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December 2012
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TD Magazine

An Enduring Legacy

A self-identified lifelong learner, Alan Malinchak has successfully led the learning function in both the public and private sectors.

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Alan Malinchak

Chief Learning Officer, Homeland Security Solutions Inc.

As chief learning officer at Homeland Security Solutions Inc. (HSSI), Alan Malinchak is the executive business developer for instructor-led and e-learning training programs. He conducts keynote presentations, leadership development workshops, and consultations for the administration and operation of corporate universities. Prior to HSSI, Malinchak served as the vice president and chief learning officer at ManTech International Corporation, where he founded and led its first corporate university.

Q: You worked for the FBI for 20 years. How did this experience prepare you for your career in learning?

While in boot camp for the U.S. Navy in the fall of 1969, after having flunked out of my freshman year of college, I experienced an epiphany: I learned the value of education and the impact that learning did and would have on my life.

After boot camp I was an aviation storekeeper at Naval Air Station, Saufley Field, Florida, and immediately enrolled in Pensacola Junior College. By the time I received my honorable discharge in 1973 I had completed my associate degree and enrolled at the University of Michigan, where I graduated in 1975. A year later I completed my master's degree in criminology at Florida State University, began my doctoral studies, and was offered a position as an assistant professor of criminal justice at the University of South Dakota.

In 1984 I was recruited as a special agent in the FBI. During my career, I worked as a field agent, an instructor for the FBI National Academy, the administrator of the National Executive Institute, a special agent squad supervisor, the first chief of the academy's investigative training unit, and chief of the Leadership Development Institute, where I wrote the original draft of the FBI's strategic leadership development plan.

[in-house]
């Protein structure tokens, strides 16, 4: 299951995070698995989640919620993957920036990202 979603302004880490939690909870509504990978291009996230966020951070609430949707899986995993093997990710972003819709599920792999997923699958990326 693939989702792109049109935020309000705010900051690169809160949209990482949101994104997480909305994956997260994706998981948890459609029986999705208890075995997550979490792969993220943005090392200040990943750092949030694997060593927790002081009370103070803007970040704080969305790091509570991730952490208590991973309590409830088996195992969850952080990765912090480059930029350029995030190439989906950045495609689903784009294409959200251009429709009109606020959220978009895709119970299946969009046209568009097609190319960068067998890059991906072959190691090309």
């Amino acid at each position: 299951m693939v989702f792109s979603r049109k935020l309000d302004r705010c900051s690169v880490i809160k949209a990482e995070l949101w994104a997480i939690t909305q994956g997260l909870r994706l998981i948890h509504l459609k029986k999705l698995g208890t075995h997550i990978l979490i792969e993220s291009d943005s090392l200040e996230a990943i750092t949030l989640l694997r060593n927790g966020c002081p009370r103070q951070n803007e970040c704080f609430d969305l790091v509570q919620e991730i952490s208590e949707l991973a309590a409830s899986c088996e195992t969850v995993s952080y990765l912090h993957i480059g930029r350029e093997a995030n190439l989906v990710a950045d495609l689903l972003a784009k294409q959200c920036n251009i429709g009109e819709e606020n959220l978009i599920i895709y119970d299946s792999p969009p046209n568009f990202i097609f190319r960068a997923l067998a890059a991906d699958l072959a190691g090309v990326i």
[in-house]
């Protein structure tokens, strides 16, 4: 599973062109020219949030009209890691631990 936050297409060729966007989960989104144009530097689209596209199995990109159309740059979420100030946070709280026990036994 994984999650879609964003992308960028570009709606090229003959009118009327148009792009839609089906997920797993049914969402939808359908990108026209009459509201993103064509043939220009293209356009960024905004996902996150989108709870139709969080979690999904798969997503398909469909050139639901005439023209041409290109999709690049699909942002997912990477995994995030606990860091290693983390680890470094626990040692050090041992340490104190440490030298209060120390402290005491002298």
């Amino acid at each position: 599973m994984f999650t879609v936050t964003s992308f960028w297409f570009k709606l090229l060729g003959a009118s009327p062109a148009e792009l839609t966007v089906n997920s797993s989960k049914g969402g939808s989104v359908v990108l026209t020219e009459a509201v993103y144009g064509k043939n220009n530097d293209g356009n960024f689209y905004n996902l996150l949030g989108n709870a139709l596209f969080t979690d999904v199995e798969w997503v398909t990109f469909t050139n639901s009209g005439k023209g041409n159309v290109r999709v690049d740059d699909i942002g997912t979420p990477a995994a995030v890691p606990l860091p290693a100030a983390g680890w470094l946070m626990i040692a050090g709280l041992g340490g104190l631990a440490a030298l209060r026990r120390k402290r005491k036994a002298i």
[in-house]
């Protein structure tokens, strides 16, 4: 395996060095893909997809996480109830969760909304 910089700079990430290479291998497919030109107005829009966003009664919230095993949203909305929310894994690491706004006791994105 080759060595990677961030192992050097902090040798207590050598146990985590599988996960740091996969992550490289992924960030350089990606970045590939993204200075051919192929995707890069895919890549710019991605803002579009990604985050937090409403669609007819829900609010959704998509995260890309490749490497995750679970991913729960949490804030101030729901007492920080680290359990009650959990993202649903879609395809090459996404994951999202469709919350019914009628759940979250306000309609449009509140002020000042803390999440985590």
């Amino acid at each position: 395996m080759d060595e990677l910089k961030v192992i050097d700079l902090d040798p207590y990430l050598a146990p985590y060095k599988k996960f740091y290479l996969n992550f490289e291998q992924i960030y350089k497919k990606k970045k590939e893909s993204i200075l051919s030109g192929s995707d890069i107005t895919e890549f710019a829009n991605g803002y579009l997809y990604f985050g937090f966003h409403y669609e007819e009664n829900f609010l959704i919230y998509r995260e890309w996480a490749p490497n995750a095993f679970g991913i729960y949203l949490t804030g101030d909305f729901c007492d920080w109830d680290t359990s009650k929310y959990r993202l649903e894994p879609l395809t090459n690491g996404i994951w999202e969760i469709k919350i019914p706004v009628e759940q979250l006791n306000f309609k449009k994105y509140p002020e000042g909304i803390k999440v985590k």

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When I retired from the FBI and became the first chief learning officer at ManTech International, I was somewhat unprepared for the business world of government contracting, so I enrolled in the online business administration doctoral program at Northcentral University in Arizona. I learned the importance of business impact as it relates to the learning function. Last year I was honored to become the chief learning officer at HSSI.

Since the fall of 1969, I have never stopped learning. Today and in the future, I remain a lifelong learner.

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Q: How have your experiences leading the learning function in the private and public sectors been similar, and how have they been different?

In both sectors there are trade-offs regarding the prioritization of leadership and development programs, and decisions to be made relative to budgets and operations. Also, usually there is no difference between learning leaders. Both sectors' leaders are passionate about learning and the impact it will have on an organization.

The difference is related to the impact. Within the public sector, the impact must influence the mission. Within the private sector, while mission is important, the language of business is around finance; possessing business acumen as it relates to the learning function is a driving force.

Q: You possess strong leadership and team building skills. Why are these qualities important for leaders in the learning and development profession?

No one person can manage, lead, or accomplish alone, and delegation is a necessary ingredient for success. Recognize the talent of those around you, and draw upon their expertise, passion, and work ethic by nurturing and allowing them to produce successful results.

A leader must recognize and endorse a relationship philosophy with his team members. I always consider an inverted triangle: The leader provides the support to his staff to enable them to develop, design, and implement learning initiatives that will benefit others along their paths to personal and professional development.

Q: What is one of the greatest lessons you have learned on your career journey?

Learning exists on an infinite continuum of successes and failures. Learning from our failures and sharing both failures and successes with others will provide a legacy that endures. Whether in the public or private sector, leaving a position of leadership in learning better than when you arrived is a singular accomplishment that can be repeated throughout your career.

About the Author
The Association for Talent Development (ATD) is a professional membership organization supporting those who develop the knowledge and skills of employees in organizations around the world. The ATD Staff, along with a worldwide network of volunteers work to empower professionals to develop talent in the workplace.
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